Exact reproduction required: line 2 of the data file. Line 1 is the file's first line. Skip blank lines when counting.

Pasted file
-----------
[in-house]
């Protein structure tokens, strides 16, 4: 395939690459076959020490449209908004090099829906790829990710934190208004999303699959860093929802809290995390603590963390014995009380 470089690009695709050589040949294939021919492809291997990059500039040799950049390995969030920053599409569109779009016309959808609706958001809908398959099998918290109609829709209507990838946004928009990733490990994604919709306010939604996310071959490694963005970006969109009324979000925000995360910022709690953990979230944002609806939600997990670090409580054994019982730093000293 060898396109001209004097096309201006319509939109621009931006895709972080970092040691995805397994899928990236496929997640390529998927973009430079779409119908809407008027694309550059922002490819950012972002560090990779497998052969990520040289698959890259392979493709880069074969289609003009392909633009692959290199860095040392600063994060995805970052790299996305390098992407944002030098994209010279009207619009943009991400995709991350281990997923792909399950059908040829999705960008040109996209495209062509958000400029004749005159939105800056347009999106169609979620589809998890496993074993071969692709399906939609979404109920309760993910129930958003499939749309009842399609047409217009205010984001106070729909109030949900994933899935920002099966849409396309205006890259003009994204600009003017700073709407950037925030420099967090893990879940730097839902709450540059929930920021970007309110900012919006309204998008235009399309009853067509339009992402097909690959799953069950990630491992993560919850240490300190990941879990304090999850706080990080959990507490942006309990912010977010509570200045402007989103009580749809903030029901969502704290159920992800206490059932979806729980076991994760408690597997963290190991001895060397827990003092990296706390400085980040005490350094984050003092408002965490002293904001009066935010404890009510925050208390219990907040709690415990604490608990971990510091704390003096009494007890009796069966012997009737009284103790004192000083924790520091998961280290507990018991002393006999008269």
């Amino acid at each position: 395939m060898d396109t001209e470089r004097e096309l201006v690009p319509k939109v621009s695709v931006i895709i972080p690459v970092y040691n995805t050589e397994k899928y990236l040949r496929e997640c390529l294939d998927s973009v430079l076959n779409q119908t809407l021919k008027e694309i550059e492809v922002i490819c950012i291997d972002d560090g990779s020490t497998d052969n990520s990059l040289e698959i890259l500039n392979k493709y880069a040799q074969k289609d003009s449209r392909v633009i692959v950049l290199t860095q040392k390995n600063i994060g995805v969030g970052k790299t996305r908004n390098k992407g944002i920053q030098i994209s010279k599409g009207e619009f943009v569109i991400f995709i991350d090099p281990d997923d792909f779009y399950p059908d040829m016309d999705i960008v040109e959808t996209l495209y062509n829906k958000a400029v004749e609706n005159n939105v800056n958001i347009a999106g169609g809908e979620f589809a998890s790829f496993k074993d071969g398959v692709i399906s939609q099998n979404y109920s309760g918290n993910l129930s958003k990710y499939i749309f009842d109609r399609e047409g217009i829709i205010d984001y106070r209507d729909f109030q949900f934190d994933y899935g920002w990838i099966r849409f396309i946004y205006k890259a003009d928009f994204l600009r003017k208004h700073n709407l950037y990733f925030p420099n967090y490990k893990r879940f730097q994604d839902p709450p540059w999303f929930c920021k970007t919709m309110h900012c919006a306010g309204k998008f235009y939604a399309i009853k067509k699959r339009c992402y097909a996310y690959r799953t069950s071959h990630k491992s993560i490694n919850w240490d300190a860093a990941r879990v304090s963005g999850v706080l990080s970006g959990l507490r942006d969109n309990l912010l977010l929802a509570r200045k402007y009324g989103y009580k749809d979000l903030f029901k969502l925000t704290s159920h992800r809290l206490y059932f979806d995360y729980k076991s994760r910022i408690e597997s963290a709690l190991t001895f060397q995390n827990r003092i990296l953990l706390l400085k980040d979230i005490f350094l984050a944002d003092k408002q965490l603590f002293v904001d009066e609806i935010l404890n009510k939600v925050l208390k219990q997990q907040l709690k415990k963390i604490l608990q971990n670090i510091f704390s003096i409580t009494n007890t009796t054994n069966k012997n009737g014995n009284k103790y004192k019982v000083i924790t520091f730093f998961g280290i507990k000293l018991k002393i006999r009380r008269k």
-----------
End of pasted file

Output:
């Protein structure tokens, strides 16, 4: 395939690459076959020490449209908004090099829906790829990710934190208004999303699959860093929802809290995390603590963390014995009380 470089690009695709050589040949294939021919492809291997990059500039040799950049390995969030920053599409569109779009016309959808609706958001809908398959099998918290109609829709209507990838946004928009990733490990994604919709306010939604996310071959490694963005970006969109009324979000925000995360910022709690953990979230944002609806939600997990670090409580054994019982730093000293 060898396109001209004097096309201006319509939109621009931006895709972080970092040691995805397994899928990236496929997640390529998927973009430079779409119908809407008027694309550059922002490819950012972002560090990779497998052969990520040289698959890259392979493709880069074969289609003009392909633009692959290199860095040392600063994060995805970052790299996305390098992407944002030098994209010279009207619009943009991400995709991350281990997923792909399950059908040829999705960008040109996209495209062509958000400029004749005159939105800056347009999106169609979620589809998890496993074993071969692709399906939609979404109920309760993910129930958003499939749309009842399609047409217009205010984001106070729909109030949900994933899935920002099966849409396309205006890259003009994204600009003017700073709407950037925030420099967090893990879940730097839902709450540059929930920021970007309110900012919006309204998008235009399309009853067509339009992402097909690959799953069950990630491992993560919850240490300190990941879990304090999850706080990080959990507490942006309990912010977010509570200045402007989103009580749809903030029901969502704290159920992800206490059932979806729980076991994760408690597997963290190991001895060397827990003092990296706390400085980040005490350094984050003092408002965490002293904001009066935010404890009510925050208390219990907040709690415990604490608990971990510091704390003096009494007890009796069966012997009737009284103790004192000083924790520091998961280290507990018991002393006999008269």